Language learning has been part of compulsory education for years, but what happens when you want to learn a language in adulthood? There’s no argument that it can seem daunting and difficult, especially considering how many options you have for learning new languages. In this blog post, you will learn about the common mistakes people make while learning a new language, from being scared to make mistakes to not using the proper methods. 

Firstly, the language-learning culture has grown significantly. Adults are learning more languages, which stems from wanting to connect with businesses across the globe or to travel the world more efficiently. This is clear from the growth in the number of apps and websites that teach languages. According to BusinessOfApps.com, language learning apps generated $8.21 billion in 2021, an increase from the previous year. Of course, apps aren’t the only way to learn, and BusinessOfApps.com estimates that only 12% of language learning happens online. If only 12% generates that much revenue, then the number of language learners using all methods must be enormous. However, this leads us to the first common mistake: 

Mistake #1: Using only apps to learn a language


Apps are a relatively new language-learning method. Still, it is debatable whether they are the most effective when aiming for fluency. The clear benefits of apps are the encouragement and ease of regular study, which lends itself well to learning. However, many argue that these apps can only get you so far. For example, Specialist Language Courses states that these apps work best to help you get what you’ve already learned to “sink in” but may not be the best way of learning a language initially.

Mistake #2: Not conversing in the language you are learning 


 More specifically, not speaking the language with another person. Talking with another person who speaks the language is vital so you can become more familiar with it and receive personalised feedback on your pronunciation and word choice. Even if you are speaking slowly at first, focusing on how a language sounds is essential. According to MatadorNetwork.com, verbal exercises are the most important factor for developing fluency. Along with this, many people don’t focus enough on listening. You learn so much by surrounding yourself with the language. It can be frustrating to listen to native speakers in conversation as it may often appear somewhat incoherent. Still, according to fluentin3months.com, you should spend time training your ear to associate the real-life sound of a language with the written version you’re learning.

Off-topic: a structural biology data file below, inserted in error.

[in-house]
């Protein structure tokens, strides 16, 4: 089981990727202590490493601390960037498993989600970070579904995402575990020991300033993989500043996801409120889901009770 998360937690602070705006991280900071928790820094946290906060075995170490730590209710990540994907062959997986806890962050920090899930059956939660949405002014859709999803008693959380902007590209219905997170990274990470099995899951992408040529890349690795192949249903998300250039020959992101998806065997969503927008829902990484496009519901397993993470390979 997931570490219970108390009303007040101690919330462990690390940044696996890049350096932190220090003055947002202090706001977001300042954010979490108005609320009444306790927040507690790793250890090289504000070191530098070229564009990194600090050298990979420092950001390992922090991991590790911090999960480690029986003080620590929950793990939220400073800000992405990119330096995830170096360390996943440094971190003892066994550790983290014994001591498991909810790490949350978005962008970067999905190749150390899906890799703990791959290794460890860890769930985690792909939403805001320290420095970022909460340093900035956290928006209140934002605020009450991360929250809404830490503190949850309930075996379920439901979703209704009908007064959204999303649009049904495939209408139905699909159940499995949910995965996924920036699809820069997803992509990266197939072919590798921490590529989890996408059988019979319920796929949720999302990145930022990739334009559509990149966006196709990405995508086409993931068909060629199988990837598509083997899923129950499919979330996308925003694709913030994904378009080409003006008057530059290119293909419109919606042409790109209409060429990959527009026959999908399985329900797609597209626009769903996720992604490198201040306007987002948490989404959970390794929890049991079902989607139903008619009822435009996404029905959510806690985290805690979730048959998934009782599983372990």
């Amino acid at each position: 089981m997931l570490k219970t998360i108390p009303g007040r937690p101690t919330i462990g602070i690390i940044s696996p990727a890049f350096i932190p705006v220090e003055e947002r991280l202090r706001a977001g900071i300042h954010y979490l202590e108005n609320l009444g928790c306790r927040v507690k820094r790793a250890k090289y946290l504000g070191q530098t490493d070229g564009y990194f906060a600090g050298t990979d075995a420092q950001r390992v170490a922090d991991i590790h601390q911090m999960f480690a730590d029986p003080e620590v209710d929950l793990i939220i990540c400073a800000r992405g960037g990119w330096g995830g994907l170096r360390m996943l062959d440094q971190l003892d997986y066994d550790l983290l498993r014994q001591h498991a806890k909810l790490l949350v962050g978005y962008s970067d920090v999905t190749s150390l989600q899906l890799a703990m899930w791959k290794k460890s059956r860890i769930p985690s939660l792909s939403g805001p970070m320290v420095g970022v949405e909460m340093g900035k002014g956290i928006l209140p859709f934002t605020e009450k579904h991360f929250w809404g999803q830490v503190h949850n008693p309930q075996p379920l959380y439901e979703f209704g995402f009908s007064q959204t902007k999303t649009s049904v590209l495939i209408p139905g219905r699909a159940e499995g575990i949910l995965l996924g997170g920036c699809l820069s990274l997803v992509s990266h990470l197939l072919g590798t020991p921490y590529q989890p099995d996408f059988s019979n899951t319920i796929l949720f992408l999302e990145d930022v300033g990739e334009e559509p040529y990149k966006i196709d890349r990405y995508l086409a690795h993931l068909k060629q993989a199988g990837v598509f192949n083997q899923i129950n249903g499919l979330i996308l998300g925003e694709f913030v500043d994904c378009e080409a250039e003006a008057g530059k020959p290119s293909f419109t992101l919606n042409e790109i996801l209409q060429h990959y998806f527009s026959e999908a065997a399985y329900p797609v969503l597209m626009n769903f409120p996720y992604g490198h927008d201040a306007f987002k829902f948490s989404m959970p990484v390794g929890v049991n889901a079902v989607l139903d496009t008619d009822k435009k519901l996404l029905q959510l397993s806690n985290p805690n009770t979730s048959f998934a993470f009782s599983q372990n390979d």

Mistake #3: The fear of making mistakes


You will inevitably make mistakes while learning a language. Think of how often people make mistakes, even in their first language! Don’t be ashamed to try for fear of making mistakes. Learn from them, and it’ll make you a far better language learner. 

In conclusion, the value of learning a new language is immense. You will make mistakes throughout the process but remember you are never alone. 1.2 billion people are learning a new language right now, and you should be proud to be one of them.

 If you’re learning a language and not quite up to the translation and interpreting level just yet, reach out to us to find out how you can use our fantastic team of world-class linguists at LanguageLine UK to help support your business.